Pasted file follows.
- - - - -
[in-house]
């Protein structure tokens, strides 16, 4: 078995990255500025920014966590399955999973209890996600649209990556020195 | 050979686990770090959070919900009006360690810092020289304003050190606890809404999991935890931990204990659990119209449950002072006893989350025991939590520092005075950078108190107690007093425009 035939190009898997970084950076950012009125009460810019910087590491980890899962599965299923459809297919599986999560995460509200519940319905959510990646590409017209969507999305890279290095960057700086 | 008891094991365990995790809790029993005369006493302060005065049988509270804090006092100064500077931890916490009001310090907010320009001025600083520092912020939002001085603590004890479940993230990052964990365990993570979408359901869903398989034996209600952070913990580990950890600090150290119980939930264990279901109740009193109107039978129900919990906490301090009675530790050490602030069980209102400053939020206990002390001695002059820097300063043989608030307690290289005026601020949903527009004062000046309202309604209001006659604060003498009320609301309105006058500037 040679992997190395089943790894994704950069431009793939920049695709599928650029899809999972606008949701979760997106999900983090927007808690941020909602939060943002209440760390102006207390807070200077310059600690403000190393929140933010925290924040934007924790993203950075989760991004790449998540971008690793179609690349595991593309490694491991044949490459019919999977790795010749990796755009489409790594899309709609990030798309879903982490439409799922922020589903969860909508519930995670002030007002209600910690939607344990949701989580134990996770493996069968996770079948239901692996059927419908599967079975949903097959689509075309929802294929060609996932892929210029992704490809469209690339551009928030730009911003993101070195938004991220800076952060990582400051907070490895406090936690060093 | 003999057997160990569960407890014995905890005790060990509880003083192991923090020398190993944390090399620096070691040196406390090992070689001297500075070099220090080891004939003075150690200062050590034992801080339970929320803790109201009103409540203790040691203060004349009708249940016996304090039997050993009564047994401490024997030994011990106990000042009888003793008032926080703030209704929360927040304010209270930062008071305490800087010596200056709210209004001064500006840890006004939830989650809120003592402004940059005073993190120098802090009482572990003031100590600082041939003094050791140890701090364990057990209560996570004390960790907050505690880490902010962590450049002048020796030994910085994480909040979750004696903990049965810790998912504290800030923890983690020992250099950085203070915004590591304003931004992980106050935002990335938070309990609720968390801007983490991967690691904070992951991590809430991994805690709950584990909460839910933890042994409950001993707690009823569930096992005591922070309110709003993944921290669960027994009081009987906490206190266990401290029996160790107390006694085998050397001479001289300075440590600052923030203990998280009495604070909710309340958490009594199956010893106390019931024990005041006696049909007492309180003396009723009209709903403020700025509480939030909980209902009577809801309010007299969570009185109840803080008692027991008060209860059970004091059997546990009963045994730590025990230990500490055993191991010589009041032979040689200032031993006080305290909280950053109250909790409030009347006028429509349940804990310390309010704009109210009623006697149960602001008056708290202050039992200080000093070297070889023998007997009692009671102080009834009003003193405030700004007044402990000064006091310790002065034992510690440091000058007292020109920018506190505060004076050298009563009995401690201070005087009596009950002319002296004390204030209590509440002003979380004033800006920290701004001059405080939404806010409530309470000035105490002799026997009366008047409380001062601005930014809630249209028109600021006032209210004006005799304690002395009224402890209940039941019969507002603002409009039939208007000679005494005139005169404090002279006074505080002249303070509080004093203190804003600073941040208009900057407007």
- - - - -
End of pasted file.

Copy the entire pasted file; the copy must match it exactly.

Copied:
[in-house]
């Protein structure tokens, strides 16, 4: 078995990255500025920014966590399955999973209890996600649209990556020195 | 050979686990770090959070919900009006360690810092020289304003050190606890809404999991935890931990204990659990119209449950002072006893989350025991939590520092005075950078108190107690007093425009 035939190009898997970084950076950012009125009460810019910087590491980890899962599965299923459809297919599986999560995460509200519940319905959510990646590409017209969507999305890279290095960057700086 | 008891094991365990995790809790029993005369006493302060005065049988509270804090006092100064500077931890916490009001310090907010320009001025600083520092912020939002001085603590004890479940993230990052964990365990993570979408359901869903398989034996209600952070913990580990950890600090150290119980939930264990279901109740009193109107039978129900919990906490301090009675530790050490602030069980209102400053939020206990002390001695002059820097300063043989608030307690290289005026601020949903527009004062000046309202309604209001006659604060003498009320609301309105006058500037 040679992997190395089943790894994704950069431009793939920049695709599928650029899809999972606008949701979760997106999900983090927007808690941020909602939060943002209440760390102006207390807070200077310059600690403000190393929140933010925290924040934007924790993203950075989760991004790449998540971008690793179609690349595991593309490694491991044949490459019919999977790795010749990796755009489409790594899309709609990030798309879903982490439409799922922020589903969860909508519930995670002030007002209600910690939607344990949701989580134990996770493996069968996770079948239901692996059927419908599967079975949903097959689509075309929802294929060609996932892929210029992704490809469209690339551009928030730009911003993101070195938004991220800076952060990582400051907070490895406090936690060093 | 003999057997160990569960407890014995905890005790060990509880003083192991923090020398190993944390090399620096070691040196406390090992070689001297500075070099220090080891004939003075150690200062050590034992801080339970929320803790109201009103409540203790040691203060004349009708249940016996304090039997050993009564047994401490024997030994011990106990000042009888003793008032926080703030209704929360927040304010209270930062008071305490800087010596200056709210209004001064500006840890006004939830989650809120003592402004940059005073993190120098802090009482572990003031100590600082041939003094050791140890701090364990057990209560996570004390960790907050505690880490902010962590450049002048020796030994910085994480909040979750004696903990049965810790998912504290800030923890983690020992250099950085203070915004590591304003931004992980106050935002990335938070309990609720968390801007983490991967690691904070992951991590809430991994805690709950584990909460839910933890042994409950001993707690009823569930096992005591922070309110709003993944921290669960027994009081009987906490206190266990401290029996160790107390006694085998050397001479001289300075440590600052923030203990998280009495604070909710309340958490009594199956010893106390019931024990005041006696049909007492309180003396009723009209709903403020700025509480939030909980209902009577809801309010007299969570009185109840803080008692027991008060209860059970004091059997546990009963045994730590025990230990500490055993191991010589009041032979040689200032031993006080305290909280950053109250909790409030009347006028429509349940804990310390309010704009109210009623006697149960602001008056708290202050039992200080000093070297070889023998007997009692009671102080009834009003003193405030700004007044402990000064006091310790002065034992510690440091000058007292020109920018506190505060004076050298009563009995401690201070005087009596009950002319002296004390204030209590509440002003979380004033800006920290701004001059405080939404806010409530309470000035105490002799026997009366008047409380001062601005930014809630249209028109600021006032209210004006005799304690002395009224402890209940039941019969507002603002409009039939208007000679005494005139005169404090002279006074505080002249303070509080004093203190804003600073941040208009900057407007």